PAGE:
UT Dallas Asked to Vote on Best Landmark for ‘3D Dallas’ Project
Geosciences Team Plans to Develop Animated 3D Model to be Displayed at Earth Day Dallas
Feb. 12, 2013
Dr. Georgia Fotopoulos and her graduate students are asking for the UT Dallas community’s input on a new project called “3D Dallas,” which aims to raise awareness of the interactions between natural and urban, or “built,” environments.
UT Dallas geosciences graduate students Dimitrios Bolkas (left) and Graham Mills will use terrestrial laser scanning equipment to produce a 3D computer model of a Dallas landmark.
Fotopoulos’ research group from the Department of Geosciences will use terrestrial laser scanning equipment to take detailed measurements of one of five Dallas architectural landmarks, and will then use that information to create a 3D computer model. Once complete, the animated, three-dimensional rendering will be displayed at Earth Day Dallas, April 20-21 in Fair Park.
UT Dallas faculty, staff and students are encouraged to vote for their favorite Dallas landmark (see survey question): the Margaret Hunt Hill Bridge, the Perot Museum, the Granada Theater, Mockingbird Station, or Cotton Bowl Stadium.
Graduate student Graham Mills, foreground, prepares terrestrial laser scanning equipment for a test run in a geosciences lab at UT Dallas while fellow grad student Dimitrios Bolkas adjusts the target object to be scanned.
“We want to raise awareness about how our infrastructure is aging, and some of the challenges we face in prioritizing where to invest limited resources,” said Fotopoulos, an associate professor of geosciences who is a geomatics engineer by training. “Creating 3D models of structures is one technique engineers use to help determine a priority list.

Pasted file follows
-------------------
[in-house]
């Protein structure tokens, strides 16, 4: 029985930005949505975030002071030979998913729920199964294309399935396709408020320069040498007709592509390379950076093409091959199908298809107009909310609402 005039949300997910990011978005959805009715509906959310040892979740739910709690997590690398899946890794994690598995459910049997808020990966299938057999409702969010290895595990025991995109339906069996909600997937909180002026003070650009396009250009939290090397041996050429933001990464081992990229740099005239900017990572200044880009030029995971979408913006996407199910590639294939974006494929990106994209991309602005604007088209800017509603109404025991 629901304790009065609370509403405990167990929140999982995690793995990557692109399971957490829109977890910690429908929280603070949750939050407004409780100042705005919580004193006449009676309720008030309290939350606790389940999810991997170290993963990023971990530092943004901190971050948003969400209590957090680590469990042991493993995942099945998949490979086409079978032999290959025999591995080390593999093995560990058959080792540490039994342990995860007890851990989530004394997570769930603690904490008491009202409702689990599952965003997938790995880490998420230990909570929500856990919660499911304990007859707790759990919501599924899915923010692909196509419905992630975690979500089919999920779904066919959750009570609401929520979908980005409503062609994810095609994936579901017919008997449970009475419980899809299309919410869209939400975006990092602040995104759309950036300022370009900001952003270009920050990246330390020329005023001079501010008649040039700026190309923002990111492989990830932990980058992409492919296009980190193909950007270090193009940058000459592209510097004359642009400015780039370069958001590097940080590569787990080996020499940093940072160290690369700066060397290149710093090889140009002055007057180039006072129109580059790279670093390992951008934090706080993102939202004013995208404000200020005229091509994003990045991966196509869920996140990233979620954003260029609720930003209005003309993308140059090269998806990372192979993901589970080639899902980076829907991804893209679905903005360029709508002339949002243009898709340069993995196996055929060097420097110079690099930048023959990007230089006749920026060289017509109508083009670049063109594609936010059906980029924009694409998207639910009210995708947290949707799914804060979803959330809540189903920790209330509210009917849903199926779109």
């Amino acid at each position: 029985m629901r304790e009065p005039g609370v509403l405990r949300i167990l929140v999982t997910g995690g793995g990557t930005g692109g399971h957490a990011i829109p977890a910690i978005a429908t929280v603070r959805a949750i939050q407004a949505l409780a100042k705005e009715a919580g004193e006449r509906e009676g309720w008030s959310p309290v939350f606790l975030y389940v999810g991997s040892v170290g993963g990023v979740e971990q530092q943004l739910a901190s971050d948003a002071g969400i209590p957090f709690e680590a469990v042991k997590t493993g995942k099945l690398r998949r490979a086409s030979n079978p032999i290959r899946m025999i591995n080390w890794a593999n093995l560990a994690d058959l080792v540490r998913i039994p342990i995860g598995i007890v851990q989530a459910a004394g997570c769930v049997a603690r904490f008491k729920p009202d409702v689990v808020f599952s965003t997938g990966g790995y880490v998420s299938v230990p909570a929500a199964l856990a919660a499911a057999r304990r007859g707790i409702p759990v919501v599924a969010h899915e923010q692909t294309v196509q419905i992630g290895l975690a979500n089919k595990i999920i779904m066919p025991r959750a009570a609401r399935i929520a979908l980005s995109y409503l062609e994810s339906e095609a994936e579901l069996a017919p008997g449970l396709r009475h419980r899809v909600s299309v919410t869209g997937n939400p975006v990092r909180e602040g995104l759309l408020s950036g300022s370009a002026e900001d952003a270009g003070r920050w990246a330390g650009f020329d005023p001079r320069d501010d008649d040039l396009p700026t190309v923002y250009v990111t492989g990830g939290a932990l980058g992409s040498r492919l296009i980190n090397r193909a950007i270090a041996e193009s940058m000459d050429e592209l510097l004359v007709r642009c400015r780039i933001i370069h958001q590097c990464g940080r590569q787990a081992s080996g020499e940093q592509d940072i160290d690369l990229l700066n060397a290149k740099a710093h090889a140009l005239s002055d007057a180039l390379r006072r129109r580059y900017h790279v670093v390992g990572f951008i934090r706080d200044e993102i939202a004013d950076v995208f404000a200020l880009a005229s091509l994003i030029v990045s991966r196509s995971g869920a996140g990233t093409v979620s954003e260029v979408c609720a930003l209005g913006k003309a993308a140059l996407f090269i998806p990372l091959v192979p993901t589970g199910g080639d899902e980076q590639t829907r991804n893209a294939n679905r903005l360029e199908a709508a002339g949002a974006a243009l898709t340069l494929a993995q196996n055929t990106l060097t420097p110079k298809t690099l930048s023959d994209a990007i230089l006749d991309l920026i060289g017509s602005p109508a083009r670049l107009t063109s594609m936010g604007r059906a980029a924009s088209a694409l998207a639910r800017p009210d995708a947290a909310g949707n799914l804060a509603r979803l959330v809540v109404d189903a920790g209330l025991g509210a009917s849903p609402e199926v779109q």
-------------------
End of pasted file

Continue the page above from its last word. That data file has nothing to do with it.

“This project also is about getting young people excited about science and engineering, showing them that the type of work scientists and engineers do can be fun, and you can give back to your community.”
The project is funded by a grant from the Texas Section of the American Society of Civil Engineers, which solicited project proposals to help mark its centennial anniversary.
In her research as a geodesist, Fotopoulos is focused on measuring and mapping the surface of the Earth, including the gravity field. In addition to traditional surveying techniques, she also incorporates technologies such as global navigation satellite systems and satellite data to study the surface of the Earth and how it changes over time.
“Because I’m an engineer, I’m also interested in infrastructure such as buildings and bridges, and how they change over time as well,” Fotopoulos said. “Projects such as 3D Dallas can help raise awareness of how urban, built areas like Dallas interact with the natural environment.”
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